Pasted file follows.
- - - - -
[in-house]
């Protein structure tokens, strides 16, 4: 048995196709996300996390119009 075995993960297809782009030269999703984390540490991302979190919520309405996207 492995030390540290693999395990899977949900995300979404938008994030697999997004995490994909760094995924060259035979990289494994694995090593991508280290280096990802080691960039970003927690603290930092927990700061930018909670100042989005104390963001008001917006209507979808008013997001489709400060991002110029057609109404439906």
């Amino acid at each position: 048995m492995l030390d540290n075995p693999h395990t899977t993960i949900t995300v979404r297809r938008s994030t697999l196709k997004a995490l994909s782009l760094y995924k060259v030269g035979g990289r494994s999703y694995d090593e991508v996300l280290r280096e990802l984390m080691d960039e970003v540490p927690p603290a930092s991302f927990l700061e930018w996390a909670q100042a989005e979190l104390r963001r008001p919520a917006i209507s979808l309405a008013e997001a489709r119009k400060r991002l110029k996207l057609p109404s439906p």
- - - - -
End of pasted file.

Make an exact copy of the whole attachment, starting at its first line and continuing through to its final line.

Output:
[in-house]
């Protein structure tokens, strides 16, 4: 048995196709996300996390119009 075995993960297809782009030269999703984390540490991302979190919520309405996207 492995030390540290693999395990899977949900995300979404938008994030697999997004995490994909760094995924060259035979990289494994694995090593991508280290280096990802080691960039970003927690603290930092927990700061930018909670100042989005104390963001008001917006209507979808008013997001489709400060991002110029057609109404439906």
């Amino acid at each position: 048995m492995l030390d540290n075995p693999h395990t899977t993960i949900t995300v979404r297809r938008s994030t697999l196709k997004a995490l994909s782009l760094y995924k060259v030269g035979g990289r494994s999703y694995d090593e991508v996300l280290r280096e990802l984390m080691d960039e970003v540490p927690p603290a930092s991302f927990l700061e930018w996390a909670q100042a989005e979190l104390r963001r008001p919520a917006i209507s979808l309405a008013e997001a489709r119009k400060r991002l110029k996207l057609p109404s439906p």